Making-of: Pirate’s Den 3d paint-over

Things get a little piratical in yet another 3ds max/Photoshop paint-over walk through

Pirate's Den Paint-over

Here are the final images (click for full size):

Pirate's Den digital painting tutorial Pirate's Den digital painting tutorial

Doing the pirate genre has been on my mind for a while now. I guess for any aspiring entertainment artist it can’t not be, right?

I can’t deny that, haiving recently completed it, I was influenced by Assassin’s Creed in this one. I was especially intrigued by the occasional appearance of the smuggler’s dens, in particular the one with the ship inside the cave. So I fancied doing my own but taking the scale up a notch because such environments within the game were of a fairly sensible scale and it’s fun to make things a little more colossal in size!


Admittedly, much of my research sort of soaked in ambiently as I played the game. Just getting the basic idea of what kinds of ships were sailing in the 18th century caribbean. So that took care of my awareness of ships which left the general cave design to consider. Here’s a small snap shot of some of my reference images:

Pirates Cave referenceOf course the other issue of the ship build was taken care of by a very lucky free download. I can’t seem to find where I got it from but it wasn’t hard to find. I either searched for ‘frigate’ or ‘ship’ and one of the top five or so free model sites provided the model. The texturing that came with it was kinda gross but the whole point was to paint over it.

3d process

Here’s the first render:

Pirate frigate

I put the ship in the scene, swapped all the materials for Vray materials using a free scritp and then went about cleaning them up – they were pretty low res and a bit ugly.

The next thing I did was to create the cave with the hole in the top. This was done by creating a cone shape (using a primitive) and then cutting the top and bottom off, adding a shell modifier to thicken it and then adding lots of noise (for which I needed a fairly dense mesh). I also added a displacement modifier and added some procedural noise as the texture map. This always requires a ton of experimentation but basically I used a mix material with noise in each slot and played with the scale of each until I got something basically acceptable (it’s just there to provide some shape for us to later add textures to in Photoshop).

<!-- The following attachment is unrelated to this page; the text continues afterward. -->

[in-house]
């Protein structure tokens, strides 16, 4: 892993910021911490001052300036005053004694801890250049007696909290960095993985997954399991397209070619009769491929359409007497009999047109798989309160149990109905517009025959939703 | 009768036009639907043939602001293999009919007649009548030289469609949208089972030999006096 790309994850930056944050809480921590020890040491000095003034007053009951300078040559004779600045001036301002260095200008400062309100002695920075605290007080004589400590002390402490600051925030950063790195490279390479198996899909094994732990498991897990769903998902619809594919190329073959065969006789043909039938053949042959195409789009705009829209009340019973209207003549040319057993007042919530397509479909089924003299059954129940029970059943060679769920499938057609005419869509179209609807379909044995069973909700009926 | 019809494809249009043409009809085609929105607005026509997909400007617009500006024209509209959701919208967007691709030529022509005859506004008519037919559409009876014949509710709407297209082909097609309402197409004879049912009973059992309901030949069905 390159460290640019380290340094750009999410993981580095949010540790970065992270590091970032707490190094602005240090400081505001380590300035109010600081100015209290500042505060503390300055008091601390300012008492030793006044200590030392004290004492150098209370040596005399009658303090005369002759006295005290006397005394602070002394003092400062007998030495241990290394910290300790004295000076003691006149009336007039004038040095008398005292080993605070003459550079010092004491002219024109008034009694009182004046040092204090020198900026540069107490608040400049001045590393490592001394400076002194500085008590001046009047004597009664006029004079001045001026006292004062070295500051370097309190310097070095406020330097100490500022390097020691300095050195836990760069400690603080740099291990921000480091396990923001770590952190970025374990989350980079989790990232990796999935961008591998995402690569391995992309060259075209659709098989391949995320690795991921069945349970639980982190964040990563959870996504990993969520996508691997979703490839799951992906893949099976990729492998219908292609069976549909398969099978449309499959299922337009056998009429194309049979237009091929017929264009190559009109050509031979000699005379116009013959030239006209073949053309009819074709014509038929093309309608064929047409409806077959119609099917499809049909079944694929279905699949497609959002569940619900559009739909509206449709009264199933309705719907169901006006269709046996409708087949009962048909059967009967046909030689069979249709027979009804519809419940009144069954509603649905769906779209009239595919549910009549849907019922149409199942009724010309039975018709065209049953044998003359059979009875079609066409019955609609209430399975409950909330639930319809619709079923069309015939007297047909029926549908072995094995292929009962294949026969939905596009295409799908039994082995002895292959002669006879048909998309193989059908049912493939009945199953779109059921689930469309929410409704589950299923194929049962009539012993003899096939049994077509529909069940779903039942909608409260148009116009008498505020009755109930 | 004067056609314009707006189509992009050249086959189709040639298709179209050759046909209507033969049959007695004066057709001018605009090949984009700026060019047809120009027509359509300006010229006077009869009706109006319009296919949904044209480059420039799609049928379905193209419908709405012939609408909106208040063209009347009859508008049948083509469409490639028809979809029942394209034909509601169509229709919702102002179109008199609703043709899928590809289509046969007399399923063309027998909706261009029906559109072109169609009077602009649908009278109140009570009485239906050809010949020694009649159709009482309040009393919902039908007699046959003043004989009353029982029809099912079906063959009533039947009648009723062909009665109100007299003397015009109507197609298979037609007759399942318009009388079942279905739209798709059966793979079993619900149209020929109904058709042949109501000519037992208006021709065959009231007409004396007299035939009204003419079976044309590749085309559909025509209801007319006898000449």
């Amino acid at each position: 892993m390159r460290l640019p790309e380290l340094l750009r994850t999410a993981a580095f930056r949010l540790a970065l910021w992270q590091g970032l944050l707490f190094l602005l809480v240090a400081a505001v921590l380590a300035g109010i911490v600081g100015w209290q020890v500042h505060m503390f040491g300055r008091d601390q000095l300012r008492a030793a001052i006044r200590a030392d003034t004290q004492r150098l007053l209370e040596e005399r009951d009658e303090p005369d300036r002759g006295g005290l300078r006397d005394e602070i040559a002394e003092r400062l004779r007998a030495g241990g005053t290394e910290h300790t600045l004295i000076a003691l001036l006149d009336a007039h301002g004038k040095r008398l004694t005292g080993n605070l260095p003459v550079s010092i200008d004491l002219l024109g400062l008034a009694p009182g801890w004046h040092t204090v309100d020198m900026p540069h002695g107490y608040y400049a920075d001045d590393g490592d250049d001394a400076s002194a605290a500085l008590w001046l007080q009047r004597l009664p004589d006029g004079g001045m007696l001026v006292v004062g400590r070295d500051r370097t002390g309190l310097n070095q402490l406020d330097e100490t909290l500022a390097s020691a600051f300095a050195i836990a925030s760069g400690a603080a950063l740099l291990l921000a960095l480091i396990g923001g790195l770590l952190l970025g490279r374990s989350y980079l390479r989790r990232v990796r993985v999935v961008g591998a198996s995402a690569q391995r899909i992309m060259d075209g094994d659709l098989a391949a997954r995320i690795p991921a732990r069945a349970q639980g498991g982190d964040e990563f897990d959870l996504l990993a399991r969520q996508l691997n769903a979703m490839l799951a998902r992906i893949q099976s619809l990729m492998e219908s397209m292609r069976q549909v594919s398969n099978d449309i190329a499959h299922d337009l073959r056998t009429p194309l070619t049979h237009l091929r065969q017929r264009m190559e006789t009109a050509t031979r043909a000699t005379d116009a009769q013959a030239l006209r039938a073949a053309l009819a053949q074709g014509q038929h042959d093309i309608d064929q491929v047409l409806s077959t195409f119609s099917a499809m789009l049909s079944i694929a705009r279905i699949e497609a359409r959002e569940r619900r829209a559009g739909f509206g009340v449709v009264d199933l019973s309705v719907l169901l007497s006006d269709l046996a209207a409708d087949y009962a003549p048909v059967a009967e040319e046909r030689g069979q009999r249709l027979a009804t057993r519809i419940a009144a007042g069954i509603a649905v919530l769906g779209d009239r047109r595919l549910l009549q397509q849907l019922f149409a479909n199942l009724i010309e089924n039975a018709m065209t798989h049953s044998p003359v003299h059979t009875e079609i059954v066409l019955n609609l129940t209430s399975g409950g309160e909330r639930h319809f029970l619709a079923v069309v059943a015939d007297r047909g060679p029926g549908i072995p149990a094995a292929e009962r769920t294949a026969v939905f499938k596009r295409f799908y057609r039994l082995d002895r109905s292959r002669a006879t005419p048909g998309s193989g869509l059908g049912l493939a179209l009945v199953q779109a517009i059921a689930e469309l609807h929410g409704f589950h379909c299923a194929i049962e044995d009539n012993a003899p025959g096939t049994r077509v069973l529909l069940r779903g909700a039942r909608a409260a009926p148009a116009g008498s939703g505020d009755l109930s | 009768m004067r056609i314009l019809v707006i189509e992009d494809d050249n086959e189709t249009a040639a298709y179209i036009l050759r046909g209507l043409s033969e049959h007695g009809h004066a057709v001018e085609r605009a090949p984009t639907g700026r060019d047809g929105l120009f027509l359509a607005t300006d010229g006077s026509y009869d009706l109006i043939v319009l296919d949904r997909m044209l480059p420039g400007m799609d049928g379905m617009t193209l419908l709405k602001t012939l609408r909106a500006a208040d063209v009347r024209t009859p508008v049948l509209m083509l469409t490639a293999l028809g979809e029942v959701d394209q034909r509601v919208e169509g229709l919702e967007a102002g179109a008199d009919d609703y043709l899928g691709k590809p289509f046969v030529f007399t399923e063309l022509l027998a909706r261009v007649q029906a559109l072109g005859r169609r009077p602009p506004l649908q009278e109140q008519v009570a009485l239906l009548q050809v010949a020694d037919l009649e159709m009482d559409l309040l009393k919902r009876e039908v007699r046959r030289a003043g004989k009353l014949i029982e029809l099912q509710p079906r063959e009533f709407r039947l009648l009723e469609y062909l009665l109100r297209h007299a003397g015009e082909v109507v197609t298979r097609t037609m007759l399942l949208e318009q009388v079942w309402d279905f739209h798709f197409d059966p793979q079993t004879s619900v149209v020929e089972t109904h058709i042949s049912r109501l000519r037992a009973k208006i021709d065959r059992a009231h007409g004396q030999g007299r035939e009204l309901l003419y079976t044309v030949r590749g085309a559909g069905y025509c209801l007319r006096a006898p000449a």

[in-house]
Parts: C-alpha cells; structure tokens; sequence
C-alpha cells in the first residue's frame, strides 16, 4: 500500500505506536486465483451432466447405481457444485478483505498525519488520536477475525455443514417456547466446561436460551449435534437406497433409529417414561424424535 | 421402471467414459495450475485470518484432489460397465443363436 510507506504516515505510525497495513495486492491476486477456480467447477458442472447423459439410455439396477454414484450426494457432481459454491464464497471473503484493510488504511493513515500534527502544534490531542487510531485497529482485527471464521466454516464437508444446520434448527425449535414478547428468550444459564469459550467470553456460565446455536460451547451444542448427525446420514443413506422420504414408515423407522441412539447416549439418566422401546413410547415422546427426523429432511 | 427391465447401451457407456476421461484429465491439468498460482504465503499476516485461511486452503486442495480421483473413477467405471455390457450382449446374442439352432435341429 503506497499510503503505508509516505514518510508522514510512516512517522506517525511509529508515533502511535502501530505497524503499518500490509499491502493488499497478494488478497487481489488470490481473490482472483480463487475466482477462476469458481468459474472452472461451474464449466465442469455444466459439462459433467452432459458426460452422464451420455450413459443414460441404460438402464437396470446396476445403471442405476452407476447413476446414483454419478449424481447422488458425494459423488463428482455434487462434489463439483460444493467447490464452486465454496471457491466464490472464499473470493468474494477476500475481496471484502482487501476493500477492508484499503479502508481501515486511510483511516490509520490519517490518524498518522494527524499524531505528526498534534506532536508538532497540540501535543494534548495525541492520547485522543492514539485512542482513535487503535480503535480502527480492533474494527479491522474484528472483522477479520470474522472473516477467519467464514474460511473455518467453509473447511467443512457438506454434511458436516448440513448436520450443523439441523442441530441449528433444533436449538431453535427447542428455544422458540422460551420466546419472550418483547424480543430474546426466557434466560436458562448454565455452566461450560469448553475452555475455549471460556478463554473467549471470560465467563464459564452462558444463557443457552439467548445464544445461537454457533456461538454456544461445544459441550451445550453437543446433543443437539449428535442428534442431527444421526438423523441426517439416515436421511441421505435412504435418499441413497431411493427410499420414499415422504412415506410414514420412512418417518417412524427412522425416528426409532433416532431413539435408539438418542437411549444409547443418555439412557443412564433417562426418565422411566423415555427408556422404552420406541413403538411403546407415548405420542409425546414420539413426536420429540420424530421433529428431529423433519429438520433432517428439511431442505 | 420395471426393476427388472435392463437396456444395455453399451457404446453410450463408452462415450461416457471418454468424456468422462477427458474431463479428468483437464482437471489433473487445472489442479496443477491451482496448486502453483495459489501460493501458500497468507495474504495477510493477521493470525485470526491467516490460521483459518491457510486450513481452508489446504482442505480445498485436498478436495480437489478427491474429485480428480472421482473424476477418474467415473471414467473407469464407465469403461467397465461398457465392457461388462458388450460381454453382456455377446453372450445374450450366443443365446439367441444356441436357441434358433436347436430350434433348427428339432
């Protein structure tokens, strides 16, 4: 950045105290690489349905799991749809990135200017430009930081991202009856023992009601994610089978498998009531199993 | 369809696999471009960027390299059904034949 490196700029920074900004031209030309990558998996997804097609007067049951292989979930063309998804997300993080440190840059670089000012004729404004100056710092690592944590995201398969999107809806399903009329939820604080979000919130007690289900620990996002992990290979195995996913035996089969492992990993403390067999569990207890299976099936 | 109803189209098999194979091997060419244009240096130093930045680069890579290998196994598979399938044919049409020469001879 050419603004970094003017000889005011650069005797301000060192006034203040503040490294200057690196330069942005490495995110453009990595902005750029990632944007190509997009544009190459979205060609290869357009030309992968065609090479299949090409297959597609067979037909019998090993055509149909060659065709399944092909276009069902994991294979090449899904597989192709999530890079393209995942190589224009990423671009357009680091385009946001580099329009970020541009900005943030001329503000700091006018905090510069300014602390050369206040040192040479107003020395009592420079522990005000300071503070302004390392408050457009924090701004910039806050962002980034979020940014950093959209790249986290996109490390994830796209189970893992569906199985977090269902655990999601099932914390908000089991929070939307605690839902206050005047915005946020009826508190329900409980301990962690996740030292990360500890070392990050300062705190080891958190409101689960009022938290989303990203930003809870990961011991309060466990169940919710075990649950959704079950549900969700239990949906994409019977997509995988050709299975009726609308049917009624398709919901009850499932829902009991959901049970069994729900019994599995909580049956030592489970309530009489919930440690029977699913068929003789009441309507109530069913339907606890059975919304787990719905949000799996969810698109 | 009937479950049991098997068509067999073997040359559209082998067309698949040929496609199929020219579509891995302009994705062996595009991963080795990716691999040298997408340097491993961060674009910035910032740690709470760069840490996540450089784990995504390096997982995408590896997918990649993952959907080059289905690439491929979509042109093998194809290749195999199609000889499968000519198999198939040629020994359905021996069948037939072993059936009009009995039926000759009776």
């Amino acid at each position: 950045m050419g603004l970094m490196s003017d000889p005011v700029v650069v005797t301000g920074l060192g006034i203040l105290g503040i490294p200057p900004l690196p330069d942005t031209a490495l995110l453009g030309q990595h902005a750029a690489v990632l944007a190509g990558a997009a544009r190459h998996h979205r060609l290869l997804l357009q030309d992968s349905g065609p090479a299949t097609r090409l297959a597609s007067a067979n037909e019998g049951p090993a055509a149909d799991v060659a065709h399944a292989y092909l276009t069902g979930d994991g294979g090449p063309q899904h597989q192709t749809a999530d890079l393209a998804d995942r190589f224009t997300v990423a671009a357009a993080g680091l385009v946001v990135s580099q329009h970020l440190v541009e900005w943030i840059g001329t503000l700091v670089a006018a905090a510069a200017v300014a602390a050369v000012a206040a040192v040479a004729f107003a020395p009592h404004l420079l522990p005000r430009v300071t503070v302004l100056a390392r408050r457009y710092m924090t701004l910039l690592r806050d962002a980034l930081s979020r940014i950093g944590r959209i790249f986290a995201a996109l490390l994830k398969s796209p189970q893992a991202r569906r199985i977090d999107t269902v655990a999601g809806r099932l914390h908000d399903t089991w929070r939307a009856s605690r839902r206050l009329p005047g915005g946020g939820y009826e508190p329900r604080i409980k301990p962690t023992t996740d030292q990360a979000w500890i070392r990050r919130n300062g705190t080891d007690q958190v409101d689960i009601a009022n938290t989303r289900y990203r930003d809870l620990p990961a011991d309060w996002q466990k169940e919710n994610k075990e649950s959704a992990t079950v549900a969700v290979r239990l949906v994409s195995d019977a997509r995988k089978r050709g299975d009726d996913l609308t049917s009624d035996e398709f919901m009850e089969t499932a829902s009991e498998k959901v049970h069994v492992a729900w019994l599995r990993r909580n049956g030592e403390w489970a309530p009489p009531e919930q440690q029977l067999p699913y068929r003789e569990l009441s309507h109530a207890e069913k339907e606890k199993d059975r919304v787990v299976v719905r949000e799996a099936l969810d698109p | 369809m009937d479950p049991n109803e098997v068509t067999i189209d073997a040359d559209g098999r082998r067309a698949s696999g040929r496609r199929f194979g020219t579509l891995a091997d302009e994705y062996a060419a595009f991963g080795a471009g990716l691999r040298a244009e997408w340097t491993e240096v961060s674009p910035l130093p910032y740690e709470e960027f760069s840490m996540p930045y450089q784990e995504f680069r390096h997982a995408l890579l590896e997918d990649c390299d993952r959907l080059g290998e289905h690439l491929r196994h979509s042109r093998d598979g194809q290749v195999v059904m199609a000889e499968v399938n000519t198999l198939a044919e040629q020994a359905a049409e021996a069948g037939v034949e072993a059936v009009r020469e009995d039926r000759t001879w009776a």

Here’s my first low-res paint-over test:

pirate's den digital painting tutorial
If you’ve read my other 3d paint-over tutorials you’ll know that I always do a quick low res render and paint-over test to see if the image has legs. I could see the potential in this first test so knew that it was ok to proceed. The cave walls take rock textures set to ‘overlay’ pretty easily and look realistic.

Post process

This is the early stages of the post production:

pirate's den digital painting tutorial

I always struggle trying to decide how much needs to be painted and how much needs to be modelled before hand. In this piece I wanted to challenge myself so once I’d gotten to the stage previous to this, I just braved ahead and rendered out the 4000px images, assuring myself that whatever else was needed, I could handle in photoshop!

For this piece I rendered everything out separately so I could paint behind it.

Here’s an animated gif showing the steps:

pirate's den digital painting tutorial
There were many tweaks to the subtlety of the light and really it’s up to you as the artist regarding how much to expose it. The cave could have been fairly dark inside if need be. It’s always had to know which way to go.

In my previous work I’ve been guilty of making everything very mid-ground so I went for some rocks leading us in and some hanging foliage in the extreme fore. Likewise with the far mountain. It’s good to have take the viewer all the way through the image if possible.

As you can see above I hate doing characters and did around five iterations of the pirate dude before calling it a day. But I do feel it’s important to add life in the scene where possible. Another issue with past work is that the scenes have been a little dead as a result of not having a character involved somewhere.

Which brings me to the night scene. For that I did decide to leave out the guy and I feel, at least in this instance, it improved it…

Pirate's Den digital painting tutorial
Perhaps it’s because we get to focus on the ship more and as it’s night and has some lights on, there’s a little more to look at and pull us into.

That’s all for now. Please feel free to hit me up with any questions and I’ll get back to you. Also comment if you got anything out of this making-of!

Cheers 🙂

About Andy Walsh

Concept Artist in Seattle
This entry was posted in Digital Painting Tutorials and tagged , , , , , , , , , , , . Bookmark the permalink.

4 Responses to Making-of: Pirate’s Den 3d paint-over

  1. Beautiful work! I love your style quite a lot.
    And I also appreciate the time and effort you put in creating such nice breakdowns.

    Thank you for sharing this 🙂

  2. Me says:

    But my question is? How’d the ship get into the cave? Did the ship anchor in the ocean during waaaaaay high tide, and the ship, as the tide lowered, floated down into the hole in the cave ceiling where it now lays?

    May be…

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